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Coercive control legislation impact on First Nations domestic violence victims: expert available for comment

UNSW Sydney < 1 mins read

When NSW introduced coercive control laws in 2022, First Nations groups flagged that Aboriginal and Torres Strait Islander victims would not be afforded protection by the legislation. In fact, they would be squarely targeted. What do the experts say about the new legislation in QLD?

Available for comment: Dr Emma Buxton-Namisnyk

Dr Buxton-Namisnyk is an award-winning researcher whose 2021 analysis found almost one-third of First Nations women killed in domestic violence homicides had previously been identified by police as domestic violence perpetrators.

Her research also found police were likely to describe First Nations women as “uncooperative” or “unwilling” to work with police. In many cases, police used this language to justify their decision not to provide protection or assistance for First Nations women when they experienced abuse.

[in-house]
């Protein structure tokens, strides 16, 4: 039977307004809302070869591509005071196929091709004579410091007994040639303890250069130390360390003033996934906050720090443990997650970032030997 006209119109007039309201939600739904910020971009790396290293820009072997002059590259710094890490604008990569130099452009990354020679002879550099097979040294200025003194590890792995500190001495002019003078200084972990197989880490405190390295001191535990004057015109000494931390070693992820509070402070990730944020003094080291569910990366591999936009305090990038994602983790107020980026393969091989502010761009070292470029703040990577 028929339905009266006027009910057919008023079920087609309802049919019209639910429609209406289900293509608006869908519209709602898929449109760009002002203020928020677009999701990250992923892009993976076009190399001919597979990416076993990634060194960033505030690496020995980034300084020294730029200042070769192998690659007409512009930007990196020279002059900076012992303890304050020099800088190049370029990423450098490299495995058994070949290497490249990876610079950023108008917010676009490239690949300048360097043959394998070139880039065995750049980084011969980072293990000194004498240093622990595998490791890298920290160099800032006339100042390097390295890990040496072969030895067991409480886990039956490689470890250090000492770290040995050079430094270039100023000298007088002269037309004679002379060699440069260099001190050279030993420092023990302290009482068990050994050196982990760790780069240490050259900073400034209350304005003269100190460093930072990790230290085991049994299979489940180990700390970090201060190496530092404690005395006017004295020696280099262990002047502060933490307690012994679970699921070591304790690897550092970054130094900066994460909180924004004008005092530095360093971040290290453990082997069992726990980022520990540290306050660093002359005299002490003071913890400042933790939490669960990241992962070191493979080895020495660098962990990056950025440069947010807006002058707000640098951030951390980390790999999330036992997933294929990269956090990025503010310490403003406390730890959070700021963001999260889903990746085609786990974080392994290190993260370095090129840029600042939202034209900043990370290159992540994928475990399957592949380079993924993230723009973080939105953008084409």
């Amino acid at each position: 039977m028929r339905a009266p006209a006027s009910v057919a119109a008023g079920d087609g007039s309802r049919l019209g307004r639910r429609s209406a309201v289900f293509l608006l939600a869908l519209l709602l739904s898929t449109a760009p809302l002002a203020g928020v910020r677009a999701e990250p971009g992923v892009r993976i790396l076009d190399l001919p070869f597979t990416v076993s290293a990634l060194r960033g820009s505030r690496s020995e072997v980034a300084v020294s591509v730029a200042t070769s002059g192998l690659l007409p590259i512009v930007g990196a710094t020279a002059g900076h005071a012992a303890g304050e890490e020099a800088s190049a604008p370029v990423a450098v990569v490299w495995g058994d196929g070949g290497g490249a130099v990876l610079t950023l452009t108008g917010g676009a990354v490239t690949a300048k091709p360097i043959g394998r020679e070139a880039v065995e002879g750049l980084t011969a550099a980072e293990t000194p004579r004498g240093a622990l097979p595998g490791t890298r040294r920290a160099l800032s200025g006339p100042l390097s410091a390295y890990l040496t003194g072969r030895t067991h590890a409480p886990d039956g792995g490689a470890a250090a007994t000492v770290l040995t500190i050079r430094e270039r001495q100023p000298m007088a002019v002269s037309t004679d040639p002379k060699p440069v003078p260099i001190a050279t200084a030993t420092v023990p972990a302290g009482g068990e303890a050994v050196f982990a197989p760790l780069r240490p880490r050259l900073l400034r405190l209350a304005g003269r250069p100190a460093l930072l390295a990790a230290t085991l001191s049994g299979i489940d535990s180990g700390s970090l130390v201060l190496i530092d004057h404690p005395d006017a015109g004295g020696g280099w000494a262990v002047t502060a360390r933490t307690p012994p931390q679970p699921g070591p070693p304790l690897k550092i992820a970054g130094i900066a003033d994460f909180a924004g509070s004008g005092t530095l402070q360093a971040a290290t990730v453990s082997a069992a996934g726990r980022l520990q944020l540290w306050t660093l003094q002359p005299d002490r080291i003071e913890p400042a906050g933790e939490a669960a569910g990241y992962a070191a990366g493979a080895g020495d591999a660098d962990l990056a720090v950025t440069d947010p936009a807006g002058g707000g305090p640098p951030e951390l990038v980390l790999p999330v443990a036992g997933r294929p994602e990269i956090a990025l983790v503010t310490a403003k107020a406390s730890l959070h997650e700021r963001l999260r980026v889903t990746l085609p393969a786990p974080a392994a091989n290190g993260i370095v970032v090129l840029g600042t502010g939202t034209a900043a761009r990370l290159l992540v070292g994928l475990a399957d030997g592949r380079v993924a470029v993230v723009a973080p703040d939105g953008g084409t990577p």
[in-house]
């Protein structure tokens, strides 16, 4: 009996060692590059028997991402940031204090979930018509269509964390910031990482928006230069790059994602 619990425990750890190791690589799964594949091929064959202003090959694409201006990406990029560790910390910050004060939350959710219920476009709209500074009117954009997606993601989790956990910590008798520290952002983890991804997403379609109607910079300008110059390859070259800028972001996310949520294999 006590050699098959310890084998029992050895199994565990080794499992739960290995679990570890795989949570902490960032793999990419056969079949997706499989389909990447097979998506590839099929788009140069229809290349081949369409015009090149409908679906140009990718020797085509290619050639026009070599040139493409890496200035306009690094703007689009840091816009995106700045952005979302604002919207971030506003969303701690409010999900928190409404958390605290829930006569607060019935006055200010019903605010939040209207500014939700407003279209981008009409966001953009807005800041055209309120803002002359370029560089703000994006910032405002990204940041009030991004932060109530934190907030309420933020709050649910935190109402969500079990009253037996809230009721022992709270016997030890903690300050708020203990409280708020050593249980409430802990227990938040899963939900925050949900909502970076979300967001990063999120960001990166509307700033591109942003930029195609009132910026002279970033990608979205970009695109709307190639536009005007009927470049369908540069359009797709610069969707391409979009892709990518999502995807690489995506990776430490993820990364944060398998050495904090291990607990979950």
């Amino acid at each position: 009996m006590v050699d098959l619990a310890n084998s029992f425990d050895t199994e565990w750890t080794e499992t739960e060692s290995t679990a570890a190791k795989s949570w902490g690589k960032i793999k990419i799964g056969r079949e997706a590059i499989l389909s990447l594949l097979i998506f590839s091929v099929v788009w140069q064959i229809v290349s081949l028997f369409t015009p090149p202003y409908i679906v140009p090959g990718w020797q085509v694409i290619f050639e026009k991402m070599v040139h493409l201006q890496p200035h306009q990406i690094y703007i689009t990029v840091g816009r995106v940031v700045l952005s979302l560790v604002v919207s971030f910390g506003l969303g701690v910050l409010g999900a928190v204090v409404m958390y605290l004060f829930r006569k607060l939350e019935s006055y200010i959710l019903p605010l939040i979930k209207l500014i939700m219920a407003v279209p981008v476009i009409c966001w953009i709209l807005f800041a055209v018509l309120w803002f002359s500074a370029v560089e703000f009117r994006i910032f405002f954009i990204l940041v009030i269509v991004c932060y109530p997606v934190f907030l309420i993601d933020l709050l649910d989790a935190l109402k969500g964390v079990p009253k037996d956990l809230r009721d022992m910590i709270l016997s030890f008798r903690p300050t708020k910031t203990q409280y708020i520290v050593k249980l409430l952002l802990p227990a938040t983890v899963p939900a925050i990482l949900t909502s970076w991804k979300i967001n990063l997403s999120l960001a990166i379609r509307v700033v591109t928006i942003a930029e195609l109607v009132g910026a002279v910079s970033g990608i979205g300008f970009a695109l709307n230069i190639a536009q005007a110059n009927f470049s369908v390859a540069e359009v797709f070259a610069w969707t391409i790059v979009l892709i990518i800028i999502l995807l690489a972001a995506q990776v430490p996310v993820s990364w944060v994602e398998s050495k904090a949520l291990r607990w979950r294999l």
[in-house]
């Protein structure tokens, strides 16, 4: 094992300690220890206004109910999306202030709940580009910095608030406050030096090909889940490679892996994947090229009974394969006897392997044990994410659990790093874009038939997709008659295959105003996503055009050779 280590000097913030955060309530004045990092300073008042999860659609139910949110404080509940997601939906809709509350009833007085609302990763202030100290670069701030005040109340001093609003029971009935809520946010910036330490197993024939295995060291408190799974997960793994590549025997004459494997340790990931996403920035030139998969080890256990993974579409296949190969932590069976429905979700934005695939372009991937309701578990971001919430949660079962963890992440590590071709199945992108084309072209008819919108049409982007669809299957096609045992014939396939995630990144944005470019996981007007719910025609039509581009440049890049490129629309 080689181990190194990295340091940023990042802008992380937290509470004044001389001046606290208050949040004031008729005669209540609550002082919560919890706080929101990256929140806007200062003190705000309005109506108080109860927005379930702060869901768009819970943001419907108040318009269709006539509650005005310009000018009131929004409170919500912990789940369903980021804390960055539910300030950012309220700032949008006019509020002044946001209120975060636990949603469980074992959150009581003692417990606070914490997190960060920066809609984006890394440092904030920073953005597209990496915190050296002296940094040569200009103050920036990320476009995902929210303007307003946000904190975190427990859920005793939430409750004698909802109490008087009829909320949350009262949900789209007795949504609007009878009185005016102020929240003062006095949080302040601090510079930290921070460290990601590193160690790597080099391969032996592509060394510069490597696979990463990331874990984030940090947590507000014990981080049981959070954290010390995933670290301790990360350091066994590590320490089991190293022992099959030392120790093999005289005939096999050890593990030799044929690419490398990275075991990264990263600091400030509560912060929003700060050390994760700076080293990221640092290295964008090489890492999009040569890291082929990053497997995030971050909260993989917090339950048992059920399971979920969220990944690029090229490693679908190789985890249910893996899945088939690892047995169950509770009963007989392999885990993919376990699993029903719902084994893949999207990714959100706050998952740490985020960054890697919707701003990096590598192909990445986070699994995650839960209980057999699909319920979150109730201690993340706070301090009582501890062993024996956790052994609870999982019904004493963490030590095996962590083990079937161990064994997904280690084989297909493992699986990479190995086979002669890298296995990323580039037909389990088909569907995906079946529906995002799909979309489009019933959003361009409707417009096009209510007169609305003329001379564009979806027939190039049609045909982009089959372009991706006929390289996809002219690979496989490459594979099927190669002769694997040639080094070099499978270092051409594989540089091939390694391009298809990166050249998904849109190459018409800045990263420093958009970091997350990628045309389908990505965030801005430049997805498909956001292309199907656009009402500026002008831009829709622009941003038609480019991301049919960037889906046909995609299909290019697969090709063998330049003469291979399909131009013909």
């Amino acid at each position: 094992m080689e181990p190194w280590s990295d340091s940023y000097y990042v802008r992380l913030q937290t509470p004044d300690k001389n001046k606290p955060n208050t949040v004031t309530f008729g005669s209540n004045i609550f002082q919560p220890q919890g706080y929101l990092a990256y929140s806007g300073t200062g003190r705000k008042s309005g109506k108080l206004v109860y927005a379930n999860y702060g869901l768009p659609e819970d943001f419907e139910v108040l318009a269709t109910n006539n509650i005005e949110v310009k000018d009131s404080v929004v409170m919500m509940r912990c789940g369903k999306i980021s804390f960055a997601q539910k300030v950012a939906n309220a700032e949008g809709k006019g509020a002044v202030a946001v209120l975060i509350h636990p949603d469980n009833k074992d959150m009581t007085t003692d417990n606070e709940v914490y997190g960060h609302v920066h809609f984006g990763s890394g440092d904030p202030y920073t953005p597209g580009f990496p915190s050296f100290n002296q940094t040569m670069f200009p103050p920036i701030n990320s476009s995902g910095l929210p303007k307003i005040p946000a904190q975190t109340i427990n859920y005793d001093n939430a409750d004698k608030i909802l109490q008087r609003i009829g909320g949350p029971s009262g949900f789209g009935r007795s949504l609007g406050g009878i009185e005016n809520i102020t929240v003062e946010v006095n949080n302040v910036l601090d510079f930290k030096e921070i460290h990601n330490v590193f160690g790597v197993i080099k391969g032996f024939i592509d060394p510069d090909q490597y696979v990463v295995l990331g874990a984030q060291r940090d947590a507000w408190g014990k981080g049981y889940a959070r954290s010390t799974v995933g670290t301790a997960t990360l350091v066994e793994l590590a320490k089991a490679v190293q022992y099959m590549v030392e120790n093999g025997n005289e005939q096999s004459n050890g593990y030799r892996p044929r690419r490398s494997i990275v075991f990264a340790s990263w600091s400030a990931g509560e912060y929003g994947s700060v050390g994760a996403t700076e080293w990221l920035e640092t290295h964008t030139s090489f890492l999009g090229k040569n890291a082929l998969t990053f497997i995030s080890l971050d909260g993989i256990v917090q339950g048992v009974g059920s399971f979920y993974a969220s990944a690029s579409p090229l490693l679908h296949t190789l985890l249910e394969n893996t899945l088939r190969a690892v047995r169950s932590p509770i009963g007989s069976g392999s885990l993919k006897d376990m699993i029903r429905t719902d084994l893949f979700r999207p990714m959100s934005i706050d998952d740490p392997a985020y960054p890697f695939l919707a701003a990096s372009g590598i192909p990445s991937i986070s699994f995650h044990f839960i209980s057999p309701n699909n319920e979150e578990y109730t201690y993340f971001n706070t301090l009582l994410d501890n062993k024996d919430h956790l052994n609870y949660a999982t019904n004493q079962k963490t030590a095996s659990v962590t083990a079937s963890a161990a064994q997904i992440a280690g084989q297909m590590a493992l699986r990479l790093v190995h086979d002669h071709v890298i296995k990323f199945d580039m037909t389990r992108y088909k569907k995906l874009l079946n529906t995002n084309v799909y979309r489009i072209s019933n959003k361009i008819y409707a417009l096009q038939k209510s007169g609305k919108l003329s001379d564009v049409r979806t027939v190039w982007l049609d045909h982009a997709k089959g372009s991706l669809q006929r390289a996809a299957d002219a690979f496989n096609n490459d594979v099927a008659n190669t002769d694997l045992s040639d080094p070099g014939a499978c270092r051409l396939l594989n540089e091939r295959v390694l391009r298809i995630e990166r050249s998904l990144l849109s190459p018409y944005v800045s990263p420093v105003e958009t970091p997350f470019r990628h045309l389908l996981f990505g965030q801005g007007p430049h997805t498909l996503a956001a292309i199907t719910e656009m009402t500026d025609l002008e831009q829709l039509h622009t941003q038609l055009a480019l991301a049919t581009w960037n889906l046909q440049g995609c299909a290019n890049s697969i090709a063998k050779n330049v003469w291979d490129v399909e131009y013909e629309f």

Previous articles:

October 2022 The Conversation op-ed
Could the Senate inquiry into murdered Indigenous women and children prevent future deaths?
Last week, the Senate inquiry into missing and murdered Indigenous women and children found Indigenous women are eight times more likely to be murdered. What needs to happen?

August 2022 The Conversation op-ed
Unintended, but not unanticipated: coercive control laws will disadvantage First Nations women
Both NSW and Queensland have committed to criminalise coercive control. This has the potential to disproportionately impact First Nations people who often can’t report to police safely.

 


Contact details:

Kate Newton
k.newton@unsw.edu.au
0404 788 622

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